‘Victoria Concordia Crescit’, reads the Arsenal FC motto. Victory through harmony. Perhaps not a turn of phrase you’d associate with Arsenal Football Club at this moment in time.
A concoction of poor team management, inept tactics, usual squad frailties, fan unrest and apparent poor leadership in the upper echelons of the club: a perfect recipe for impending mid-table mediocrity.
At team level, the club’s failure to recognise that Unai Emery was not the man for the job looks like it has cost us any hopes of the top four this year. It has been clear for some time that, whatever the reasons, his leadership was no longer effective and was highly unlikely to turn it around.
Week after week of poor results in a season that should have been positive, building on last year’s fifth place finish with fresh additions to the squad. And it was not just the results alone: the sheer lack of ideas, energy, style, communication and efficient tactics just compounded the negativity.
With hindsight, the writing was on the wall when the team completely collapsed at the end of last season – when they only needed a single point to make the top four yet continually dropped them home and away. And the less said about that second half in Baku, the better.
However, most gave the benefit of doubt and were reasonably rejuvenated after a positive summer transfer window. But in a season where many of the traditional “big six” had started indifferently, the team’s failure to take advantage should have resulted in an earlier change of manager.
That’s not to say it was all Unai’s fault. For the record, he seems a good guy, a generally decent coach and I for one wish him well for the rest of his career. He was just the wrong man at the wrong time; the last remnant of Ivan Gazidis’ calamitous tenure.
Others must also take their share of the responsibility – players, coaching staff and especially the board and owner.
In fact, failure to act in time and save any top four hopes we might have had is entirely on the latter. They’re the ones ultimately responsible and history dictates that, if they’re inept, the rest of club will reflect that.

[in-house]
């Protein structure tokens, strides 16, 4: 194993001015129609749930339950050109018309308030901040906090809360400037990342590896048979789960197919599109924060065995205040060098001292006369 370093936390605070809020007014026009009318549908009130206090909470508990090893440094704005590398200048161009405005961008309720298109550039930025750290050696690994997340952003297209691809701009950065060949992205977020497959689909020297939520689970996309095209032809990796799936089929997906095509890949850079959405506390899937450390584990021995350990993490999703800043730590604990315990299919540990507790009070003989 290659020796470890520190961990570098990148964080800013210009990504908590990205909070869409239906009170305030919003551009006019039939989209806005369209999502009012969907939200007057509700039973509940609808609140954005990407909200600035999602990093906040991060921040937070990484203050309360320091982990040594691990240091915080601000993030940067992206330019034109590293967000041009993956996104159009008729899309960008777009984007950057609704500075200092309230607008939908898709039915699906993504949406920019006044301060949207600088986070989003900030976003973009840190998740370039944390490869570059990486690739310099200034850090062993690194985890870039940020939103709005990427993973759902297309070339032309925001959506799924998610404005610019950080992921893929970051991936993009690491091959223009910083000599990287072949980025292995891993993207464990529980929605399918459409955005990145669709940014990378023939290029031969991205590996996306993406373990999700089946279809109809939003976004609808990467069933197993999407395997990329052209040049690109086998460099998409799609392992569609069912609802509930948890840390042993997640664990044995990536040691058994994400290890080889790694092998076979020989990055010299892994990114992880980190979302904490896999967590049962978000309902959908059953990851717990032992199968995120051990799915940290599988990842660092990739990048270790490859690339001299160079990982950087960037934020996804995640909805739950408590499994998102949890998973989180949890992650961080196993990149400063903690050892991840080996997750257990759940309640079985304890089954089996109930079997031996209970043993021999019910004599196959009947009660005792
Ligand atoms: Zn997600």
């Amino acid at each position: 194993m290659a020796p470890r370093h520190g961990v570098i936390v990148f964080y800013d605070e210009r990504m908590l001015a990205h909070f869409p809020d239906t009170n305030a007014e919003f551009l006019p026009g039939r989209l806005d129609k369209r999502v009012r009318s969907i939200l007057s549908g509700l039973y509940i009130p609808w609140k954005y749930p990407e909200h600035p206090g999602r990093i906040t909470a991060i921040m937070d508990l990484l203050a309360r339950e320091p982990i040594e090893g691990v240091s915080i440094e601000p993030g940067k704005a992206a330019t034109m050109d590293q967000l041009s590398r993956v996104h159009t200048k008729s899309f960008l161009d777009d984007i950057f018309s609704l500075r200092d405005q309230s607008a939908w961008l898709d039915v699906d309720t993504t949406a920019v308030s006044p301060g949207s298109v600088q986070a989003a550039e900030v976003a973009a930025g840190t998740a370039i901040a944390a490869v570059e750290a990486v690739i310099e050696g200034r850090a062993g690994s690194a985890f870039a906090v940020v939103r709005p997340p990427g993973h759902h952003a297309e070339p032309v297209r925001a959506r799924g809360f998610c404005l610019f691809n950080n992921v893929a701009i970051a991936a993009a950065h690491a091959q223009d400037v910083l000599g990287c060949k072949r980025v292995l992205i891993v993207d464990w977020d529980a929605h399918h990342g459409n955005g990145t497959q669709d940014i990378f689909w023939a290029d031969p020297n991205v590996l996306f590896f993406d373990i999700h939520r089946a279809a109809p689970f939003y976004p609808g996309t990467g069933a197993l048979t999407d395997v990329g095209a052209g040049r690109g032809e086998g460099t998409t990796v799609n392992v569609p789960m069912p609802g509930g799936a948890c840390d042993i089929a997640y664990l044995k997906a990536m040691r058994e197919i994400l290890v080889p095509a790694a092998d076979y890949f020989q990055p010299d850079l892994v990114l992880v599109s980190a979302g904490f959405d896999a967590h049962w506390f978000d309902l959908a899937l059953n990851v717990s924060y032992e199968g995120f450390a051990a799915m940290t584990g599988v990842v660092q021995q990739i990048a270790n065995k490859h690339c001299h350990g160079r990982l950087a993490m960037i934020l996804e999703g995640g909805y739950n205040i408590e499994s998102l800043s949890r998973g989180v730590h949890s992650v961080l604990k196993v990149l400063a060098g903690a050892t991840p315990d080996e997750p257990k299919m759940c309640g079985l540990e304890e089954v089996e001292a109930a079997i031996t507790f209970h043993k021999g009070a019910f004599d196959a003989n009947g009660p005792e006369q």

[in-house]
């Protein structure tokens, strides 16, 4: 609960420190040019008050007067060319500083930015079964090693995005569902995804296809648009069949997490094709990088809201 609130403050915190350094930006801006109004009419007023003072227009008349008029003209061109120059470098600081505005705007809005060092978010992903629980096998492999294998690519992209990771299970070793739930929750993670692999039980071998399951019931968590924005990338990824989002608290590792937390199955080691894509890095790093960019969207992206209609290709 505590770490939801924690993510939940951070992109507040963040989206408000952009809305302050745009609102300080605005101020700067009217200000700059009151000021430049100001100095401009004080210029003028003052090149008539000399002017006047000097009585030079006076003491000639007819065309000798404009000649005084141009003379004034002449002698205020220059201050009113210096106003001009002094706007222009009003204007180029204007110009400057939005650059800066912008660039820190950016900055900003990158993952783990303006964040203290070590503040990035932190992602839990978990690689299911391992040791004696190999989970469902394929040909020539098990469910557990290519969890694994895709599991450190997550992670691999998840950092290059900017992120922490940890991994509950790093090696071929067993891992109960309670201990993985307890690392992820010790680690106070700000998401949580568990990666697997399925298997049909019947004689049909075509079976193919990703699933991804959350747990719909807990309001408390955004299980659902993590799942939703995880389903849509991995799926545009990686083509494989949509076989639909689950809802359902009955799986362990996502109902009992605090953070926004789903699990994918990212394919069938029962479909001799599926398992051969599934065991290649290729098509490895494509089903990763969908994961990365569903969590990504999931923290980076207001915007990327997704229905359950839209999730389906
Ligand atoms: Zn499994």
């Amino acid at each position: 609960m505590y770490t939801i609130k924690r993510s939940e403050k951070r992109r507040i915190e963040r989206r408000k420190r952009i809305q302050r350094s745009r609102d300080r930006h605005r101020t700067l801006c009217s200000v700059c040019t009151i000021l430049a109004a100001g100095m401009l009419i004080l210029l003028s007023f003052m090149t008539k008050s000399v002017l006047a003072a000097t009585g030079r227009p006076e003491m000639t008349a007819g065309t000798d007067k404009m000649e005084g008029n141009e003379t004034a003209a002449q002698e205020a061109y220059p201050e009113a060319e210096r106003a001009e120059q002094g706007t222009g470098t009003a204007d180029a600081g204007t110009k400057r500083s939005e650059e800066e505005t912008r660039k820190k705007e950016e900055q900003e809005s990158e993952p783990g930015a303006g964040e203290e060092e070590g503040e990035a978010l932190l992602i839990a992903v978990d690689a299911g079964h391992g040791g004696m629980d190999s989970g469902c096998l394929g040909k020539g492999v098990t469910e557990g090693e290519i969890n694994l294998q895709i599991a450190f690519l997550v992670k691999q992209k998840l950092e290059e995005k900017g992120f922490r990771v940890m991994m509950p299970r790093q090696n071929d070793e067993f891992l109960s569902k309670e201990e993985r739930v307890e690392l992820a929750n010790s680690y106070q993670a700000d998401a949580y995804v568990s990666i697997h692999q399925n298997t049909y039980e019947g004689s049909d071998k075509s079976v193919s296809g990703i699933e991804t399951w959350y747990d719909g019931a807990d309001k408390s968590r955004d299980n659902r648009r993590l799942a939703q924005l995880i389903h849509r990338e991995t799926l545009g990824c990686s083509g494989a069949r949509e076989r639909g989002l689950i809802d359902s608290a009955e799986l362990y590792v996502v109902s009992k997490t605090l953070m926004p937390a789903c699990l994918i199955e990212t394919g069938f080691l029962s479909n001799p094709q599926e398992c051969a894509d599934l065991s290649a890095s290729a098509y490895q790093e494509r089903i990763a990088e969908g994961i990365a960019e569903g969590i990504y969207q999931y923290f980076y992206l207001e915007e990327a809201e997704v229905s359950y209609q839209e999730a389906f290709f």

Some may say the season is not over, or that it’s not even Christmas etc. And it’s true – stranger things have happened. But the way we’ve been playing, the squad holes, confusing tactics and the total lack of confidence are going to take some time to fix (note to Arsenal: I’m more than happy to be proven wrong).
The club can now go one of two ways: hire a proven figure to steady the ship for potential short-medium term gain or take the chance on a young, promising coach. There’s no correct answer, of course.
If the number one choice is available, then hiring now will allow whoever comes in time to implement their system and style ready for a full season next year.
Alternatively, if the preferred choice is not available until the summer – or current options aren’t suitable – so be it. Freddie can continue in the interim, using this period to re-energise and get some of that confidence back, ready for whoever eventually does come in.
Right now, it’s just critical the club makes an appropriate appointment. This season’s main aim should be repairing the damage and stabilising the squad, attempting to finish as high as the situation allows us.
The welcome win against West Ham certainly doesn’t fix things but it will hopefully be the first step on the road to recovery. The relief was almost tangible at the final whistle and the players clearly have a lot of love for Ljungberg.
As do us fans, of course. Hopefully he can begin putting a little bit of that harmony back into the club. And maybe – just maybe – a few more victories as well.